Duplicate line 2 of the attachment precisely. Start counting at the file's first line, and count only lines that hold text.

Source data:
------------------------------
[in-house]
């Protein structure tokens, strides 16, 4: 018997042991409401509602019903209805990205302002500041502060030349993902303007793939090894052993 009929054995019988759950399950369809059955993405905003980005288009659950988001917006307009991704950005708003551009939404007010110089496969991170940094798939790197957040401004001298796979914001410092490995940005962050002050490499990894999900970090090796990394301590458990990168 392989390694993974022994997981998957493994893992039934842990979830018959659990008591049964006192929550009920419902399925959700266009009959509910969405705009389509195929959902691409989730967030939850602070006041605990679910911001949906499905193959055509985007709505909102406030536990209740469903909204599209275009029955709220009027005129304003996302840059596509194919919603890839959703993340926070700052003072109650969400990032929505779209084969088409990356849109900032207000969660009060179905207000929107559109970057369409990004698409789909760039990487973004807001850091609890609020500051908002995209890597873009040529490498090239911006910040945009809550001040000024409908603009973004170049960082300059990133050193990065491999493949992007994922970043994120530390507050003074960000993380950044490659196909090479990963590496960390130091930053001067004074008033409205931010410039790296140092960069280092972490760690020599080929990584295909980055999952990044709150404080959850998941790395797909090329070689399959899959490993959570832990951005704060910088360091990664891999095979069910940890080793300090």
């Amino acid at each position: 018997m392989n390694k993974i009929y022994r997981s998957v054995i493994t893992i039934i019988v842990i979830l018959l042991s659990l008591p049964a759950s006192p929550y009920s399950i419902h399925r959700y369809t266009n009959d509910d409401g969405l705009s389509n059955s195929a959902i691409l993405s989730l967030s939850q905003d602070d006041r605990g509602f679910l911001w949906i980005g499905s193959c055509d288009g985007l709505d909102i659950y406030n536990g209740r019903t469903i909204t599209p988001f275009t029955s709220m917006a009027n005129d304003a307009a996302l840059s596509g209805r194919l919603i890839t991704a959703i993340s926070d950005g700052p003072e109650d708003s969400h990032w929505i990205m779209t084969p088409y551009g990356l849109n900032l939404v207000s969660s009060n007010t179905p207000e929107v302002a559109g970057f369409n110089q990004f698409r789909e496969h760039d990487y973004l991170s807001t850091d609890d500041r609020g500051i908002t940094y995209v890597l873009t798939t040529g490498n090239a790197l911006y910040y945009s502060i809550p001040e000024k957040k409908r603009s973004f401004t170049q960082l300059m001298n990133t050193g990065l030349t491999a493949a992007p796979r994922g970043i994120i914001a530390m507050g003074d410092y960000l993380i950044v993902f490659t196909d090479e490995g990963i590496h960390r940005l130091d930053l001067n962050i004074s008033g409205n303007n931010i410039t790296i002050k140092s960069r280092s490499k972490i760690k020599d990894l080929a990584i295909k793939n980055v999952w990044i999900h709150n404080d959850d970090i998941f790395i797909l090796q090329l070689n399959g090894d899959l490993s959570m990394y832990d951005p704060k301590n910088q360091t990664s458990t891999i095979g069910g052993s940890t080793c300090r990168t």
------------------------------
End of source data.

């Protein structure tokens, strides 16, 4: 018997042991409401509602019903209805990205302002500041502060030349993902303007793939090894052993 009929054995019988759950399950369809059955993405905003980005288009659950988001917006307009991704950005708003551009939404007010110089496969991170940094798939790197957040401004001298796979914001410092490995940005962050002050490499990894999900970090090796990394301590458990990168 392989390694993974022994997981998957493994893992039934842990979830018959659990008591049964006192929550009920419902399925959700266009009959509910969405705009389509195929959902691409989730967030939850602070006041605990679910911001949906499905193959055509985007709505909102406030536990209740469903909204599209275009029955709220009027005129304003996302840059596509194919919603890839959703993340926070700052003072109650969400990032929505779209084969088409990356849109900032207000969660009060179905207000929107559109970057369409990004698409789909760039990487973004807001850091609890609020500051908002995209890597873009040529490498090239911006910040945009809550001040000024409908603009973004170049960082300059990133050193990065491999493949992007994922970043994120530390507050003074960000993380950044490659196909090479990963590496960390130091930053001067004074008033409205931010410039790296140092960069280092972490760690020599080929990584295909980055999952990044709150404080959850998941790395797909090329070689399959899959490993959570832990951005704060910088360091990664891999095979069910940890080793300090």